With this backdrop, Mintling shared how he had been trapped under an off-road vehicle for 45 minutes before being evacuated via helicopter to a trauma center in Denver. Although his physical wounds healed quickly, his mental wounds were untreated. He developed post-traumatic stress that led to pervasive suicidal thoughts.

Mintling said that he started reaching out for help by calling the Colorado Crisis Line, a constant, reliable source of support for him. “If they’re busy, leave a message. They will call you back,” Mintling said. “There was one day that was so bad for me that I called four times. Every time I called they welcomed me. They were glad to hear from me. I knew most of them on a first-name basis. I’d say ‘This is Alex from Eagle.’ At times, I felt like they were the only friends I had.”

Seeing how connection helped him overcome his struggles with PTSD, Mintling started a podcast called “The Builder’s Journey” in 2019 where, among a variety of topics, he shares stories that reduce mental health stigma surrounding and promote suicide prevention.

A white man in a suit jacket & plaid shirt holds up a chainsaw & stands next to his logging clothes; the background is a photo of him giving a thumbs up
Alex Mintling celebrates overcoming PTSD and being a winner of the “lucky to be alive” lottery. Photo by Chris Kendig

Talking about suicidality can bring people together to heal

Next, Sherry Hall lost her son, Gary, to suicide in 2020. Gary had lived with bipolar challenges since adolescence leading him to take his life.

Hall chose to read poems that she had written at different points in her son’s life. “My poems reflect some of his struggles and my reaction to them because to survive trauma one must be able to tell a story about it,” Hall said.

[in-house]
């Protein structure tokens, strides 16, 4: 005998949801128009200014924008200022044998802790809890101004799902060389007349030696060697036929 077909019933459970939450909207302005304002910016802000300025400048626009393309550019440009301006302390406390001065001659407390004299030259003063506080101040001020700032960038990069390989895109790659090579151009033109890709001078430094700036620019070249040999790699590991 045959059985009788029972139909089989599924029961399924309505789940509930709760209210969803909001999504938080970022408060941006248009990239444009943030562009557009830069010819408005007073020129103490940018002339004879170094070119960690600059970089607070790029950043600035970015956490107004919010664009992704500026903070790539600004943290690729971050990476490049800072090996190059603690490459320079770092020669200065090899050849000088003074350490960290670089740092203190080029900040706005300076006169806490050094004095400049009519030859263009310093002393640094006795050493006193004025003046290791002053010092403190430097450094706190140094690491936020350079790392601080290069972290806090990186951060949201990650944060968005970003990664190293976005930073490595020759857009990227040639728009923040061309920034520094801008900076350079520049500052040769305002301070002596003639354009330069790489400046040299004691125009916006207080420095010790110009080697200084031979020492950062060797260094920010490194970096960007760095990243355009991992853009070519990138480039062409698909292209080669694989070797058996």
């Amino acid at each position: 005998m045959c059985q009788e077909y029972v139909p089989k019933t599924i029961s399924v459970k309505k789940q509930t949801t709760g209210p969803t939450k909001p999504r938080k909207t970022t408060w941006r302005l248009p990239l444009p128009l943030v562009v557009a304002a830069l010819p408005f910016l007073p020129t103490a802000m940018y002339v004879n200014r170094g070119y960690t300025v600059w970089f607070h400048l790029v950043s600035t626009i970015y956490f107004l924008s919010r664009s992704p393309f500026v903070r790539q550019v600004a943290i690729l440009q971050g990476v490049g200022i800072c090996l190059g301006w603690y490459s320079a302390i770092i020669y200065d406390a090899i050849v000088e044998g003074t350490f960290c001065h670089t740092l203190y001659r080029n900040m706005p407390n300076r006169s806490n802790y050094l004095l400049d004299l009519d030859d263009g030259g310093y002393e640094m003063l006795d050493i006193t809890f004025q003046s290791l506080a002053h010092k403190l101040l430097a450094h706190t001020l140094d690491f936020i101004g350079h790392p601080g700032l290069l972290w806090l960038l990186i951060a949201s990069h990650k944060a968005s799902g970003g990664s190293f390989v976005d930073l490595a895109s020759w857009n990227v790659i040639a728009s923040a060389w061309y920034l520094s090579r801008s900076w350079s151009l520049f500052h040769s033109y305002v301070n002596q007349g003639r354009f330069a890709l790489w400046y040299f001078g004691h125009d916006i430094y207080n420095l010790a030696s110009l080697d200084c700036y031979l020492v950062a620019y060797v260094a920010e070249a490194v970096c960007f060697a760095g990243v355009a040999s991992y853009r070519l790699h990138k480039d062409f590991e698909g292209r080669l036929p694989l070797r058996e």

One poem was from the time Gary was 15, just starting to become a man, and experiencing the difficult transition away from childhood. Another poem followed from when he was 17, delving into self-destructive behaviors.

“Confused and angry, rejecting of hugs, my handsome young son sifts through his feelings with booze and drugs. To get him through these tough times, my love just isn’t enough.... My heart is torn up and so sad. Whenever his will is so strong, I know I have to stop asking myself where did I go wrong,” Hall read.

Her reading closed with a poem she wrote just after her son’s death in February 2020, when she had to plead for a box of her son’s belongings, each with a close personal memory attached to it. She ultimately received the box and keeps the objects close to her in his memory. On stage, she wore a necklace with a round pendant containing her son’s ashes, close to her heart, right over a Snoopy T-shirt that he loved to wear.

Sean Boggs screened his short film, “Dear Dad,” a project he directed and produced to advocate for suicide prevention. The film follows two letters, one from a son to his father and one from a father to his son, illustrating that communication and connection can turn loneliness into mutual understanding and support, one of the strongest antidotes to suicidal ideation.

Boggs said he felt called to make the film after his daughter’s friend died of suicide. He said that the project grew as more people became involved. Eventually, 34 people from around the world contributed to the film, each one, Boggs said, with their own point of connection to suicidality.

“I was talking to my friends and colleagues that also make films and TV shows, and something really changed there,” Boggs said. “Something that I thought was a minority, something that I thought maybe me and just a few people were going through, turned out to be something that everyone was going through.”

“That stigma is gone, that part is over for all of us,” Boggs said. “You’re not going to scare anyone away by saying you’re struggling.”

Mykaela “Myki” Jones, a 23-year-old writer from Carbondale, performed a poem of her own, in which she shared how the mistreatment and abuse she experienced during her relationships led to post-traumatic stress and enduring trauma about her relationship to her own body.